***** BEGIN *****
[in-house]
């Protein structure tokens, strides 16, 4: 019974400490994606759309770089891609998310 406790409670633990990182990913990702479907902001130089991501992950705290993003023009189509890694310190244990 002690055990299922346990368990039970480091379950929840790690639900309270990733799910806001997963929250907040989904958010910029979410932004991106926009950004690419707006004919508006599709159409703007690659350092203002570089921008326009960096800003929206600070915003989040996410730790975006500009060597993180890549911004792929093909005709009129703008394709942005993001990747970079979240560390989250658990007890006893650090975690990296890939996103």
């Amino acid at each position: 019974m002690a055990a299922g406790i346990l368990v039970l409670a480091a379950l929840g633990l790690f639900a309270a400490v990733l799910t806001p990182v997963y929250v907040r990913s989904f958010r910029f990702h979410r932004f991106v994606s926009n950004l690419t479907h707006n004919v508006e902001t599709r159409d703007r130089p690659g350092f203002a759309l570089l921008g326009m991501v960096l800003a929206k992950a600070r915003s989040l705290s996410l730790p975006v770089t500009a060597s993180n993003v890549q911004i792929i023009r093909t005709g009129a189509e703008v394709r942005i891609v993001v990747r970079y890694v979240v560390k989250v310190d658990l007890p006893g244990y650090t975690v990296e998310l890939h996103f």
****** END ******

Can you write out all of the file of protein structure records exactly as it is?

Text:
[in-house]
């Protein structure tokens, strides 16, 4: 019974400490994606759309770089891609998310 406790409670633990990182990913990702479907902001130089991501992950705290993003023009189509890694310190244990 002690055990299922346990368990039970480091379950929840790690639900309270990733799910806001997963929250907040989904958010910029979410932004991106926009950004690419707006004919508006599709159409703007690659350092203002570089921008326009960096800003929206600070915003989040996410730790975006500009060597993180890549911004792929093909005709009129703008394709942005993001990747970079979240560390989250658990007890006893650090975690990296890939996103």
């Amino acid at each position: 019974m002690a055990a299922g406790i346990l368990v039970l409670a480091a379950l929840g633990l790690f639900a309270a400490v990733l799910t806001p990182v997963y929250v907040r990913s989904f958010r910029f990702h979410r932004f991106v994606s926009n950004l690419t479907h707006n004919v508006e902001t599709r159409d703007r130089p690659g350092f203002a759309l570089l921008g326009m991501v960096l800003a929206k992950a600070r915003s989040l705290s996410l730790p975006v770089t500009a060597s993180n993003v890549q911004i792929i023009r093909t005709g009129a189509e703008v394709r942005i891609v993001v990747r970079y890694v979240v560390k989250v310190d658990l007890p006893g244990y650090t975690v990296e998310l890939h996103f």